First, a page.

“So we tried to think of funny names, and then Neil [Starr, vocalist] came up with ‘The Bastard Sons’. It was initially a joke, and my mother wasn’t too happy about the name change,” he laughs.

“But I think it’ll be good for the party, rock n’ roll vibe. It suits us better.”

After years of playing shows, the Bastard Sons will soon be making their studio debut, as they are preparing to unleash their first EP.

“We just finished recording that,” says Tyla. “We’ve just got to add tambourines and stuff like that.”

“It should be out in time for our tour in November,” Phil adds.

The Bastard Sons have been giving fans a small taster of the upcoming EP throughout the summer, opening their sets with the original track ‘Big Mouth’.

“It’s quite a varied EP,” Tyla continues, “We’ve got one that can stick; a bluesy number. ‘Big Mouth’ is a party song as well.”

“If we could pick one track, ‘Big Mouth’ would be great,” Phil adds, “if we could put one song out to promote us, it’d be ‘Big Mouth’.”

And the EP might not be the end of the story. A full-length debut album could be on the cards for Phil Campbell’s new group, and it might be coming pretty soon.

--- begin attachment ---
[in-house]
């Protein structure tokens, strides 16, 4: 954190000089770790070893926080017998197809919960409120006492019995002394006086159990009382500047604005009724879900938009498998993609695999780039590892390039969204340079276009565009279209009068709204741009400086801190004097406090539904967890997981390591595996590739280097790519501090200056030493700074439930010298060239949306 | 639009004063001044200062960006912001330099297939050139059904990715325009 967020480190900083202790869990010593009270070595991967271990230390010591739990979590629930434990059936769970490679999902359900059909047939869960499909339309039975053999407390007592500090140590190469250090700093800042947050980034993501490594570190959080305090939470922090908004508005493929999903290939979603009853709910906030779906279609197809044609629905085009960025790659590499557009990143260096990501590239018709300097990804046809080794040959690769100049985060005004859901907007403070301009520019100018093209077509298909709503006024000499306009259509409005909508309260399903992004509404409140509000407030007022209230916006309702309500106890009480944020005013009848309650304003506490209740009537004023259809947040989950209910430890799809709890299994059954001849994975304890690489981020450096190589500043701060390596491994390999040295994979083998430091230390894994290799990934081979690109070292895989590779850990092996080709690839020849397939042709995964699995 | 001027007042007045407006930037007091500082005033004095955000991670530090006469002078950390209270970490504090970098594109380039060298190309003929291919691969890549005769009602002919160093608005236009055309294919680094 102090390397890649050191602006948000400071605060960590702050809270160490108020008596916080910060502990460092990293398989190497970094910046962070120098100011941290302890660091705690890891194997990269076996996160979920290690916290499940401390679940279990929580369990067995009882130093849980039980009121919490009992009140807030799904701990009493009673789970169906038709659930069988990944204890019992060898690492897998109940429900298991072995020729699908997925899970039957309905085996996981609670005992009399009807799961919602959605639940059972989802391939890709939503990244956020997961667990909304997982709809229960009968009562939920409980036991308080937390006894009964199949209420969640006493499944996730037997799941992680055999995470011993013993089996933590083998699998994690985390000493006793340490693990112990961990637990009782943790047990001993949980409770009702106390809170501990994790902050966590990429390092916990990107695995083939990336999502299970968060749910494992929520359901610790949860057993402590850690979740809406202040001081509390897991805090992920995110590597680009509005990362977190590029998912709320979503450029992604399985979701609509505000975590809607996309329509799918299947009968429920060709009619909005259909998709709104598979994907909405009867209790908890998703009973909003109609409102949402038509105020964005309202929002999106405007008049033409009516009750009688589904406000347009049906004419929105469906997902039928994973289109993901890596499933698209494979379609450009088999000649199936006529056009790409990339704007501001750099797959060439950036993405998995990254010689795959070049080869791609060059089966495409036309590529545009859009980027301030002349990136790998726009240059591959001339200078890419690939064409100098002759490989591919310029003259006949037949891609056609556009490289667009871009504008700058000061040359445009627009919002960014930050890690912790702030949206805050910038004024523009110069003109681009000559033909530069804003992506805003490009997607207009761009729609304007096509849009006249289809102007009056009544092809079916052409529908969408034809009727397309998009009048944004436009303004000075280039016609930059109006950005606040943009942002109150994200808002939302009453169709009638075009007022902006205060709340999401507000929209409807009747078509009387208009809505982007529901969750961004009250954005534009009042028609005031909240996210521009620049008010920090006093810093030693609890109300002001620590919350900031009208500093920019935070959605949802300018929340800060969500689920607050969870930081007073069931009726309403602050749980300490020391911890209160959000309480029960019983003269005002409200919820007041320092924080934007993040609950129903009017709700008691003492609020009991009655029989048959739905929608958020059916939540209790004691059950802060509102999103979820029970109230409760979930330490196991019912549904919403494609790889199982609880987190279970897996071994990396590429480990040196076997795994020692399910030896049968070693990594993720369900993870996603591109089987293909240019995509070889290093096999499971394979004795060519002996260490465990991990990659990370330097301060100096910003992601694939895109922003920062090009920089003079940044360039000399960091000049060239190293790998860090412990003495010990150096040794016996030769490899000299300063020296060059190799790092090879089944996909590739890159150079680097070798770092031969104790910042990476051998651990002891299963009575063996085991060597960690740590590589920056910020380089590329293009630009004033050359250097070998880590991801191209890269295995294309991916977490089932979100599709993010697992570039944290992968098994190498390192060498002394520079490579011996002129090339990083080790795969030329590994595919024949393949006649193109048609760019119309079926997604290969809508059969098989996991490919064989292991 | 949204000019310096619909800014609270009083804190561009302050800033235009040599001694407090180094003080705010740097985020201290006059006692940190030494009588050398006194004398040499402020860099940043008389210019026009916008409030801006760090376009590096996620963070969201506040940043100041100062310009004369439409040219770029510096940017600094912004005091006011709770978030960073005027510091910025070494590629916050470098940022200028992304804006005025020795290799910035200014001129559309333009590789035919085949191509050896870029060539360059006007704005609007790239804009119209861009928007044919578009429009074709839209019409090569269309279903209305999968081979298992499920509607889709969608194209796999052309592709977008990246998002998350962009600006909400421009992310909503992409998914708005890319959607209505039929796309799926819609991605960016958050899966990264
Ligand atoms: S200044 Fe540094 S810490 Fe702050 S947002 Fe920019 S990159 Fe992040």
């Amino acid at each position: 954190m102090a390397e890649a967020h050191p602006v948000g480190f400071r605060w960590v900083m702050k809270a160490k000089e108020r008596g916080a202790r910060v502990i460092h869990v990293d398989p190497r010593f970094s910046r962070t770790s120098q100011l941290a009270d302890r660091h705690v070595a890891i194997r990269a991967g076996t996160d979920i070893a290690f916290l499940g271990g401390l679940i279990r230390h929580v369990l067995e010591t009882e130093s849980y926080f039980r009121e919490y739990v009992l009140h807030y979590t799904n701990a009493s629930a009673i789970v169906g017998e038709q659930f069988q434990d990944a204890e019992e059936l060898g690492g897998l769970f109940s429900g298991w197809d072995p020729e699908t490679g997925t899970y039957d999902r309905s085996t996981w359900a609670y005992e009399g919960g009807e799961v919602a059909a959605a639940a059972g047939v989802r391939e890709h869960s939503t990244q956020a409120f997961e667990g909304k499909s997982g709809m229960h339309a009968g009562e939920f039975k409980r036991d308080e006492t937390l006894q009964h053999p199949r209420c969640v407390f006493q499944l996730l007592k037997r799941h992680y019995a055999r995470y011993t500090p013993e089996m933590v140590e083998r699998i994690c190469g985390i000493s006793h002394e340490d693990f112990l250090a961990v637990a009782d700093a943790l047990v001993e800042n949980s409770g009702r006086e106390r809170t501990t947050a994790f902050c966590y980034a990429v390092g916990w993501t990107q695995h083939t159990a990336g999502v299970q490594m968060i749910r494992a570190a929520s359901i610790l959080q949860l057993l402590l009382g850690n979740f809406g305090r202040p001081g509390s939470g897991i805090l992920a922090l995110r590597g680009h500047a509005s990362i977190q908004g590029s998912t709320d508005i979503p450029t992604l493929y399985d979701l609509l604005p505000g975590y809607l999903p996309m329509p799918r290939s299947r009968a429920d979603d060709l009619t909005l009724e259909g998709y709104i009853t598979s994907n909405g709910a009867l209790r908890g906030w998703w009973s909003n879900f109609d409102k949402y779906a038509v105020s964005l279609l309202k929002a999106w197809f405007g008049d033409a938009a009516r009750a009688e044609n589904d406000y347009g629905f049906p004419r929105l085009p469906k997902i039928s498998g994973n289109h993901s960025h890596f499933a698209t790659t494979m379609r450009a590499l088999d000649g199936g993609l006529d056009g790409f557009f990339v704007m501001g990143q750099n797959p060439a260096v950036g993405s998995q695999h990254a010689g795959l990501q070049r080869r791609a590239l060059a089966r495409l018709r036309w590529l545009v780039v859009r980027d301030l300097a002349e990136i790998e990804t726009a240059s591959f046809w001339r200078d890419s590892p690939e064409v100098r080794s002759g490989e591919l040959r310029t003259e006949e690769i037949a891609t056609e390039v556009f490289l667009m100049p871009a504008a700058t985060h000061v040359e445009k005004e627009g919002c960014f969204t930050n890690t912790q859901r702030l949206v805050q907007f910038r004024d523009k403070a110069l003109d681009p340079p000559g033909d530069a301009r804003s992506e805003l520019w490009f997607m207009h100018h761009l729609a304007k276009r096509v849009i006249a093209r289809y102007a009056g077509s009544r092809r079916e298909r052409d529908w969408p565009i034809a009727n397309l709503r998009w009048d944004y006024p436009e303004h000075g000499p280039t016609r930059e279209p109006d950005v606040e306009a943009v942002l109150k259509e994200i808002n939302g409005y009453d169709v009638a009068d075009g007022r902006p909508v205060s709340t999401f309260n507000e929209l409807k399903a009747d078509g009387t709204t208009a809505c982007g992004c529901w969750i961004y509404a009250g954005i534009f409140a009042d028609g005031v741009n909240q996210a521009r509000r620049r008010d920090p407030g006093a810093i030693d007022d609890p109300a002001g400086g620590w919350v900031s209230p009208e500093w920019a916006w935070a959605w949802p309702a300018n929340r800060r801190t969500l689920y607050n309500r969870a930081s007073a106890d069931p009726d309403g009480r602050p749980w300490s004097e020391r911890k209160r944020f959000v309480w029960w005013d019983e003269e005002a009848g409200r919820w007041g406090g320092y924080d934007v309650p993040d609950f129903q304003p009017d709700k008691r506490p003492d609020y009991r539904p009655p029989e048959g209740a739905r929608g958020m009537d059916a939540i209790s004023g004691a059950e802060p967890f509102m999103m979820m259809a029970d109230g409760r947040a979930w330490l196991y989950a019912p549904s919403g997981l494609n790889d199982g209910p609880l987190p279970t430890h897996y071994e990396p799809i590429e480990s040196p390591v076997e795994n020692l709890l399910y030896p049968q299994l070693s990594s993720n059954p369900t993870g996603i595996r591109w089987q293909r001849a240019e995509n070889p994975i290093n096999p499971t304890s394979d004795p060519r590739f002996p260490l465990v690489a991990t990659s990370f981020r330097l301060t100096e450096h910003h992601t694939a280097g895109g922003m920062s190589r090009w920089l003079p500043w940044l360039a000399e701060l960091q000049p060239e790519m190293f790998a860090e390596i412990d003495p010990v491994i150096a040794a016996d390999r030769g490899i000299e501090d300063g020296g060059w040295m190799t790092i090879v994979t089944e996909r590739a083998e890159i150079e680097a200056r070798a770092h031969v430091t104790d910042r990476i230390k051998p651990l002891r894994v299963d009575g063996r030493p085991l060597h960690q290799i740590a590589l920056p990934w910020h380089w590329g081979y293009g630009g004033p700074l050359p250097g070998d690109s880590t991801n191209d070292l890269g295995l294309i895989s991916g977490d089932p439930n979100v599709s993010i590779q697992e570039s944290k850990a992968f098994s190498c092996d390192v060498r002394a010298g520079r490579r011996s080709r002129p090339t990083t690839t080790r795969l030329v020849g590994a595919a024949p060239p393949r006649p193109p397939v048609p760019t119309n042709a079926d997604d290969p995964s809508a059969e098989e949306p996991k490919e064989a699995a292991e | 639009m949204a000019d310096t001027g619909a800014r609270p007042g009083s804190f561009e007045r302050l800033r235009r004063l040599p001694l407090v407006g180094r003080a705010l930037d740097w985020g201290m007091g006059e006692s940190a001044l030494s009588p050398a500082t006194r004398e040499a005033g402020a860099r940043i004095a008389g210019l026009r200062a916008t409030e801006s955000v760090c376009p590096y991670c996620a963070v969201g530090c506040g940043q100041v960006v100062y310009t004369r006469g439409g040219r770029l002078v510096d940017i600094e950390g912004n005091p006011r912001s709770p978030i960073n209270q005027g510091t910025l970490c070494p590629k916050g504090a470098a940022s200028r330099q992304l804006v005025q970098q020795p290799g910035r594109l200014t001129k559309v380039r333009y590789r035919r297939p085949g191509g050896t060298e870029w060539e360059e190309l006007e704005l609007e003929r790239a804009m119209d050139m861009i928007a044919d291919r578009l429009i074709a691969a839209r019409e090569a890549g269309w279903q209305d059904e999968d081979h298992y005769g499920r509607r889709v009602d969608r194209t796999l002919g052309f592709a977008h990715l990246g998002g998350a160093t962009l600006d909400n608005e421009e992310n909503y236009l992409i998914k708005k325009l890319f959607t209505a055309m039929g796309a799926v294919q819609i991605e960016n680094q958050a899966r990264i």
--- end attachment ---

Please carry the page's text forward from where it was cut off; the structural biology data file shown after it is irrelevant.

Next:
“We’ll probably start writing it next year,” Tyler predicts, although his father doesn’t seem to be looking that distant into the future yet.

“We’re talking too far ahead now. We’ll be flipping burgers if [the EP] doesn’t sell,” he interjects with a laugh.

His hesitancy is very easy to understand when you consider that the guitarist has other, exciting things scheduled; predominantly, a solo record which has been in the works for quite some time.

But the schedule for the album seems to be very loose: “When it’s done, it’s done,” Campbell simply says.

All that is known about the record is that it is going to feature a flurry of all-star musicians, the only one that has been confirmed so far being Chris Fehn, one of the drummers in modern metal prodigy Slipknot.

“He drummed on one track,” says Phil, [Slipknot] were playing Cardiff. And then he came up the day before, tracked his drums and then went back to London.”

Outside of this, however, its production is steeped in mystery, but Phil promises that “there are going to be a few surprises on the album.”

When asked if he could say more about it, his response was a resounding “No.”

Being busy non-stop with both upcoming solo material and his touring with the Bastard Sons, Phil Campbell is clearly at a point of turnaround in his life. He bade farewell to his time in Motörhead with Lemmy’s memorialisation at Bloodstock, and has truly turned to the future with new bandmates, new songs and new goals in mind.

Fans, colleagues and friends can only wish him all the best as he explores these uncharted and mysterious, but also thrilling, avenues.

Phil Campbell and the Bastard Sons’ debut EP has been given the tentative release date of November 2016.

Read more about Phil Campbell, the Bastard Sons and the Lemmy Bar in our full Bloodstock Festival review.